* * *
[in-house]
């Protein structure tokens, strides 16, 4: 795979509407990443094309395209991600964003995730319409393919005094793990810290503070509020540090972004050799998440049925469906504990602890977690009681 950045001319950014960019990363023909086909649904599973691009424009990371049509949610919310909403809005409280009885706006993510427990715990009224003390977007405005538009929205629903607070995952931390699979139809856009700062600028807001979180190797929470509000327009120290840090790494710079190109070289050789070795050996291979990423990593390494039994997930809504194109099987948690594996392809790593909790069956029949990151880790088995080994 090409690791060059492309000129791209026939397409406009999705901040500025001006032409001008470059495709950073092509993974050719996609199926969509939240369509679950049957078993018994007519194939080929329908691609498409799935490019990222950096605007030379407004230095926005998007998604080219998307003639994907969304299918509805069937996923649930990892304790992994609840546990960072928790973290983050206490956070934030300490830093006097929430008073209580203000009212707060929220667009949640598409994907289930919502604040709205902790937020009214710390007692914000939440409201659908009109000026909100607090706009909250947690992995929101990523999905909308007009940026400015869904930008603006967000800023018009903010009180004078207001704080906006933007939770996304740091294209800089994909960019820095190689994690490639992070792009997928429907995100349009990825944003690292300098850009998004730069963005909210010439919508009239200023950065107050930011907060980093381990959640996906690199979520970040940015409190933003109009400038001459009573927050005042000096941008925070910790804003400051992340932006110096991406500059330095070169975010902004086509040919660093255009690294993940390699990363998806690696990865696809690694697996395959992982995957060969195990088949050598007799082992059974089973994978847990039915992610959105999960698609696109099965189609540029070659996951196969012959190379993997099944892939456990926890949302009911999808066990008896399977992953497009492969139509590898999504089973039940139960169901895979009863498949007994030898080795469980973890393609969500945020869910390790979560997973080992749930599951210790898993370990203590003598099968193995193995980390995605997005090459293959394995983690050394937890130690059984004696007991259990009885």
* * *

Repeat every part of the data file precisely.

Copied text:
[in-house]
């Protein structure tokens, strides 16, 4: 795979509407990443094309395209991600964003995730319409393919005094793990810290503070509020540090972004050799998440049925469906504990602890977690009681 950045001319950014960019990363023909086909649904599973691009424009990371049509949610919310909403809005409280009885706006993510427990715990009224003390977007405005538009929205629903607070995952931390699979139809856009700062600028807001979180190797929470509000327009120290840090790494710079190109070289050789070795050996291979990423990593390494039994997930809504194109099987948690594996392809790593909790069956029949990151880790088995080994 090409690791060059492309000129791209026939397409406009999705901040500025001006032409001008470059495709950073092509993974050719996609199926969509939240369509679950049957078993018994007519194939080929329908691609498409799935490019990222950096605007030379407004230095926005998007998604080219998307003639994907969304299918509805069937996923649930990892304790992994609840546990960072928790973290983050206490956070934030300490830093006097929430008073209580203000009212707060929220667009949640598409994907289930919502604040709205902790937020009214710390007692914000939440409201659908009109000026909100607090706009909250947690992995929101990523999905909308007009940026400015869904930008603006967000800023018009903010009180004078207001704080906006933007939770996304740091294209800089994909960019820095190689994690490639992070792009997928429907995100349009990825944003690292300098850009998004730069963005909210010439919508009239200023950065107050930011907060980093381990959640996906690199979520970040940015409190933003109009400038001459009573927050005042000096941008925070910790804003400051992340932006110096991406500059330095070169975010902004086509040919660093255009690294993940390699990363998806690696990865696809690694697996395959992982995957060969195990088949050598007799082992059974089973994978847990039915992610959105999960698609696109099965189609540029070659996951196969012959190379993997099944892939456990926890949302009911999808066990008896399977992953497009492969139509590898999504089973039940139960169901895979009863498949007994030898080795469980973890393609969500945020869910390790979560997973080992749930599951210790898993370990203590003598099968193995193995980390995605997005090459293959394995983690050394937890130690059984004696007991259990009885």